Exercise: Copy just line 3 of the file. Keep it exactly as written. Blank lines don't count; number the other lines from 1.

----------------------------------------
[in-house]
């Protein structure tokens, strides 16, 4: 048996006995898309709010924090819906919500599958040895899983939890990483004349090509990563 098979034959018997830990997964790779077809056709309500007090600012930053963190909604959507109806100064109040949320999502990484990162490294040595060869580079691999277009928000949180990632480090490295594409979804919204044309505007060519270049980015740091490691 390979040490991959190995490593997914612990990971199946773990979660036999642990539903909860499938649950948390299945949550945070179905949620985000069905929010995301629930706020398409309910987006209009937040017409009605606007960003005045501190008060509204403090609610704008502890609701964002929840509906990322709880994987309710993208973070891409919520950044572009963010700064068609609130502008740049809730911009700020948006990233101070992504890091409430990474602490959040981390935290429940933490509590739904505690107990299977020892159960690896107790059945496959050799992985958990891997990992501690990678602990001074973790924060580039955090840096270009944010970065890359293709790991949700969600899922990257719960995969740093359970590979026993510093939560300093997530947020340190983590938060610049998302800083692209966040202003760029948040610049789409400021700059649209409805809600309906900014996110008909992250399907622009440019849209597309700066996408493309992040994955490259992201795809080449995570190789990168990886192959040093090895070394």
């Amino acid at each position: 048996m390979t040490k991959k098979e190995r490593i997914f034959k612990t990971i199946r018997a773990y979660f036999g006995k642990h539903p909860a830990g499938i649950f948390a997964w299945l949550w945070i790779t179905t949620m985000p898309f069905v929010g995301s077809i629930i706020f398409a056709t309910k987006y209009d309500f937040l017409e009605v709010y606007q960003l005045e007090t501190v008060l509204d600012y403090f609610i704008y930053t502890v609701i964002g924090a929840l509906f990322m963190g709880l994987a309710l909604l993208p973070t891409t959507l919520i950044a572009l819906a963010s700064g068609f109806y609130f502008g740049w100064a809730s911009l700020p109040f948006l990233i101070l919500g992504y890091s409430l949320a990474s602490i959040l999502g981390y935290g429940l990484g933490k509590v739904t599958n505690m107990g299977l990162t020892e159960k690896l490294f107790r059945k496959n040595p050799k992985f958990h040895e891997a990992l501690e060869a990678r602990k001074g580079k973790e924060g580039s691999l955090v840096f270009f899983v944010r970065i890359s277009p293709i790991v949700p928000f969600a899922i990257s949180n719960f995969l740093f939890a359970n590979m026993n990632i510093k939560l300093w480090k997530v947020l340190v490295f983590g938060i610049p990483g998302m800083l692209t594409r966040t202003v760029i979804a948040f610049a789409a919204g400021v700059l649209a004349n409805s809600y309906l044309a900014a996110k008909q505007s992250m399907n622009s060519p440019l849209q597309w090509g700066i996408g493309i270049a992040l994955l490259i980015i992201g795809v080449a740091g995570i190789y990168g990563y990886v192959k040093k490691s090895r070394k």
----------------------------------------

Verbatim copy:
């Amino acid at each position: 048996m390979t040490k991959k098979e190995r490593i997914f034959k612990t990971i199946r018997a773990y979660f036999g006995k642990h539903p909860a830990g499938i649950f948390a997964w299945l949550w945070i790779t179905t949620m985000p898309f069905v929010g995301s077809i629930i706020f398409a056709t309910k987006y209009d309500f937040l017409e009605v709010y606007q960003l005045e007090t501190v008060l509204d600012y403090f609610i704008y930053t502890v609701i964002g924090a929840l509906f990322m963190g709880l994987a309710l909604l993208p973070t891409t959507l919520i950044a572009l819906a963010s700064g068609f109806y609130f502008g740049w100064a809730s911009l700020p109040f948006l990233i101070l919500g992504y890091s409430l949320a990474s602490i959040l999502g981390y935290g429940l990484g933490k509590v739904t599958n505690m107990g299977l990162t020892e159960k690896l490294f107790r059945k496959n040595p050799k992985f958990h040895e891997a990992l501690e060869a990678r602990k001074g580079k973790e924060g580039s691999l955090v840096f270009f899983v944010r970065i890359s277009p293709i790991v949700p928000f969600a899922i990257s949180n719960f995969l740093f939890a359970n590979m026993n990632i510093k939560l300093w480090k997530v947020l340190v490295f983590g938060i610049p990483g998302m800083l692209t594409r966040t202003v760029i979804a948040f610049a789409a919204g400021v700059l649209a004349n409805s809600y309906l044309a900014a996110k008909q505007s992250m399907n622009s060519p440019l849209q597309w090509g700066i996408g493309i270049a992040l994955l490259i980015i992201g795809v080449a740091g995570i190789y990168g990563y990886v192959k040093k490691s090895r070394k």